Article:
Paul Renner was born in Wernigerode, Germany on August 9, 1878, and is another well-known graphic artist, painter, type designer, author and teacher. He is perhaps best known for developing the Futura typeface, which became one of the most successful and utilised typefaces of the 20th-century. Futura known as a milestone creation of the 20th-century, had a major influence on both modern and postmodern typeface designs.
Renner grew up to develop a strong sense of leadership, devotion and responsibility and this helped him in the nine years he took to learn Greek and Latin, then later took a keen interest in the study of the arts. In the year 1926, he was handed a position as the head of the Printing Trade School in Munich, which he accepted then eventually went on to become director of the Master School for Germany’s Printers. During his years of study, Renner developed a resistance to the wave of abstract expressionist art which was spreading across Europe at the time and sought a fascination with the functionalist strain in modernism.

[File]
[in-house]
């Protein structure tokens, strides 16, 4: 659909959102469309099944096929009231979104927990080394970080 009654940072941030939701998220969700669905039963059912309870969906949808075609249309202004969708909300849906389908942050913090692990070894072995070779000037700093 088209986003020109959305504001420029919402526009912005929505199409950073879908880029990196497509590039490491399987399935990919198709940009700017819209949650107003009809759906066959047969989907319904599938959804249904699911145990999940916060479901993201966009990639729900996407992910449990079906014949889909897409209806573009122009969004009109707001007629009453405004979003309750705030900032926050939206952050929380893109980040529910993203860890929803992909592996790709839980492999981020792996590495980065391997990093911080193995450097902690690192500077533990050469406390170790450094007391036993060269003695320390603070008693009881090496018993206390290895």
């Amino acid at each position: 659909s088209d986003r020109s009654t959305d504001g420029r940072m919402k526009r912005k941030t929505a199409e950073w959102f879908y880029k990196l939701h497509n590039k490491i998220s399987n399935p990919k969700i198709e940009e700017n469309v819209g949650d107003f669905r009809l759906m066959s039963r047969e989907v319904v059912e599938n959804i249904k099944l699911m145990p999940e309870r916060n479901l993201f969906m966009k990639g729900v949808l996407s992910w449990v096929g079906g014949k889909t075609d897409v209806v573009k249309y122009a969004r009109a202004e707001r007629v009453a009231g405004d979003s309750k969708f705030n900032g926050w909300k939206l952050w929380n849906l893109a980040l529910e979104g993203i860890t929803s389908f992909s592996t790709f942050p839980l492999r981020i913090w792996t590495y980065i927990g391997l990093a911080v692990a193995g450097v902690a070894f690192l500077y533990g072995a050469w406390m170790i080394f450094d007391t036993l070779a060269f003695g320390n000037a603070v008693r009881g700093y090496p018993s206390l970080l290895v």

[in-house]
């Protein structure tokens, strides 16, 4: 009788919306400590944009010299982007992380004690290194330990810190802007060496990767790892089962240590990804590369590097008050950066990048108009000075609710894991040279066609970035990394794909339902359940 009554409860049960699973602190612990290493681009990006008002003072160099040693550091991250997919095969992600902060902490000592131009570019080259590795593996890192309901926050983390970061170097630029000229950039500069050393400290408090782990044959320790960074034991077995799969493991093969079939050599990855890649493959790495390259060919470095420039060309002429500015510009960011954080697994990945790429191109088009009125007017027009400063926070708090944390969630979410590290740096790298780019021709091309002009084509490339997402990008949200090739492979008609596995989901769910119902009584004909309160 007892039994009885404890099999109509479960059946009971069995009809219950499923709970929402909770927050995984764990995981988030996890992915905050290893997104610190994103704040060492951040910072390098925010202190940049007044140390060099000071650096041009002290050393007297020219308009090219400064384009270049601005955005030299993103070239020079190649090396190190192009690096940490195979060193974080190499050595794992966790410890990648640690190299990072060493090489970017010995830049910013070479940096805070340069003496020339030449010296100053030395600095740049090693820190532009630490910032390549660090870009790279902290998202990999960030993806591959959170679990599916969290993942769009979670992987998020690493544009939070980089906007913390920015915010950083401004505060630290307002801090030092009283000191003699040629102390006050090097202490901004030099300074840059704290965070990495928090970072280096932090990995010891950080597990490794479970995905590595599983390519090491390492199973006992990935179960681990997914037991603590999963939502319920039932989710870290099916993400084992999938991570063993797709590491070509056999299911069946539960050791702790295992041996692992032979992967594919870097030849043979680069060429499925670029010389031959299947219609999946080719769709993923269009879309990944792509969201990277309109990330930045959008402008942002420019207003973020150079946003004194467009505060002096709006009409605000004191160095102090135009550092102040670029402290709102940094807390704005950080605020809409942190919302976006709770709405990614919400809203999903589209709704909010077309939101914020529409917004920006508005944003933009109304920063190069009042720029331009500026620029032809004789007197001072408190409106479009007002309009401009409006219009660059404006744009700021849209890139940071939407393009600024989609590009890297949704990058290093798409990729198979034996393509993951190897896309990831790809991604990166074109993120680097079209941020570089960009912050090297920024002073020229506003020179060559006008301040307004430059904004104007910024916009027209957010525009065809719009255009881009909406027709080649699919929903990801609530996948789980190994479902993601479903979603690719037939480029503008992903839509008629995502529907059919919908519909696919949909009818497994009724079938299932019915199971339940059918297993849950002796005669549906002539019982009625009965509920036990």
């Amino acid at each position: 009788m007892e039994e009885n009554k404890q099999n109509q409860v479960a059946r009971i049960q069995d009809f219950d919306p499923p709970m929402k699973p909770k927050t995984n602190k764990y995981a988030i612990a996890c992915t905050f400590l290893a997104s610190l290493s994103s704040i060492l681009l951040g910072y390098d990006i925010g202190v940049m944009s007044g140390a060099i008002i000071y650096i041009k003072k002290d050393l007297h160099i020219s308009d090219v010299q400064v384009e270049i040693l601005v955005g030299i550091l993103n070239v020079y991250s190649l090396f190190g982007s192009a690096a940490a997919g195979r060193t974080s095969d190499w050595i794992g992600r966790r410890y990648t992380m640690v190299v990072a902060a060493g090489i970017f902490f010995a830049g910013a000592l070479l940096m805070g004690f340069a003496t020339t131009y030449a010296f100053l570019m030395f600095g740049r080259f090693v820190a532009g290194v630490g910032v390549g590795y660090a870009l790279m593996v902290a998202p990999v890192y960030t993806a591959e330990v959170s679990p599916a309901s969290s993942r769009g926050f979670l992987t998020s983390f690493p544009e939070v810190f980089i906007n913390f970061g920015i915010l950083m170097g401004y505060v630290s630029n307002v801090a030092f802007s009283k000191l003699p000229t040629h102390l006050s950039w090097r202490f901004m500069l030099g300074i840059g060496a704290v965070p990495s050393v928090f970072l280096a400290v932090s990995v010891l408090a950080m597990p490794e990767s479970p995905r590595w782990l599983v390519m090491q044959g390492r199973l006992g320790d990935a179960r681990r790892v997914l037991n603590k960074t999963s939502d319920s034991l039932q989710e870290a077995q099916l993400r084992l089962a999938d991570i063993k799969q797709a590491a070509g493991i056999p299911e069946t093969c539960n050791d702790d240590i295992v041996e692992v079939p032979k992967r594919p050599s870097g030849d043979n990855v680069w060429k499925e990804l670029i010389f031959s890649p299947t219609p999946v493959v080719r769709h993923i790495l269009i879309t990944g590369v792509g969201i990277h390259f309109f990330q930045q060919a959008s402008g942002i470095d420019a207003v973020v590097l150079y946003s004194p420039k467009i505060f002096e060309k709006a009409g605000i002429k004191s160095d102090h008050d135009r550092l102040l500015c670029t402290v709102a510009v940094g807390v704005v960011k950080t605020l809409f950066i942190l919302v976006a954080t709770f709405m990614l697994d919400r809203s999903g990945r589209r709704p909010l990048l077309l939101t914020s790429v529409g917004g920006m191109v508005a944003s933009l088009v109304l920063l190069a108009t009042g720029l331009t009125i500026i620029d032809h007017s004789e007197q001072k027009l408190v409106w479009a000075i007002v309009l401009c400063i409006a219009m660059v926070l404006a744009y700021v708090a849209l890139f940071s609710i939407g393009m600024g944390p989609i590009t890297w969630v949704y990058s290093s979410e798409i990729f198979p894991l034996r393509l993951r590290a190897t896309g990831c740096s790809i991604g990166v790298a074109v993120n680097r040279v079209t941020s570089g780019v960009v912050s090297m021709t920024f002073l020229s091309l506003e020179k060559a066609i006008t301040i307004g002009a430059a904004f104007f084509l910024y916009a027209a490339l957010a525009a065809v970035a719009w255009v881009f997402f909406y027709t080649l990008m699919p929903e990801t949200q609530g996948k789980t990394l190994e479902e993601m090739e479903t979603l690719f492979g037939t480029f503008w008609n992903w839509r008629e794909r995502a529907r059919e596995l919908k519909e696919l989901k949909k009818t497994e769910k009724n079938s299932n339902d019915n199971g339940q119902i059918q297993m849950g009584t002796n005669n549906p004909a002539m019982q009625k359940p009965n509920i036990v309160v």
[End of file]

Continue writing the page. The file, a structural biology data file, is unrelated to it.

Eventually in 1932, during the rise of the Nazi idealism, Renner took a stand against it by publishing his scandalous booklet, titled Kulturbolschewismus (Cultural Bolshevism) which denounced Nazi cultural policies. The year 1933 came and Renner was arrested and underwent a period of exile, where he sought to communicate his ideas on culture then attempted to enforce it through his writing, teaching and designing. His creative talents were utilised in the applied arts by designing books and typefaces. In these books, such as Die Kunst der Typographie (The Art of Typography), he set standards and guidelines as to the production of sophisticated book designs. It is in these published works, the crucial role in the invention of the typeface Futura is seen, where even to this day modern typographers still utilise this simple geometric sans-serif font.
Paul Renner Artwork
Paul Renner (1928), Futura Light
Paul Renner (1924), Futura
Paul Renner Inspired Artwork
Historical plaque of the Apollo 11 Lunar Module
Avenir (1988), Adrian Frutiger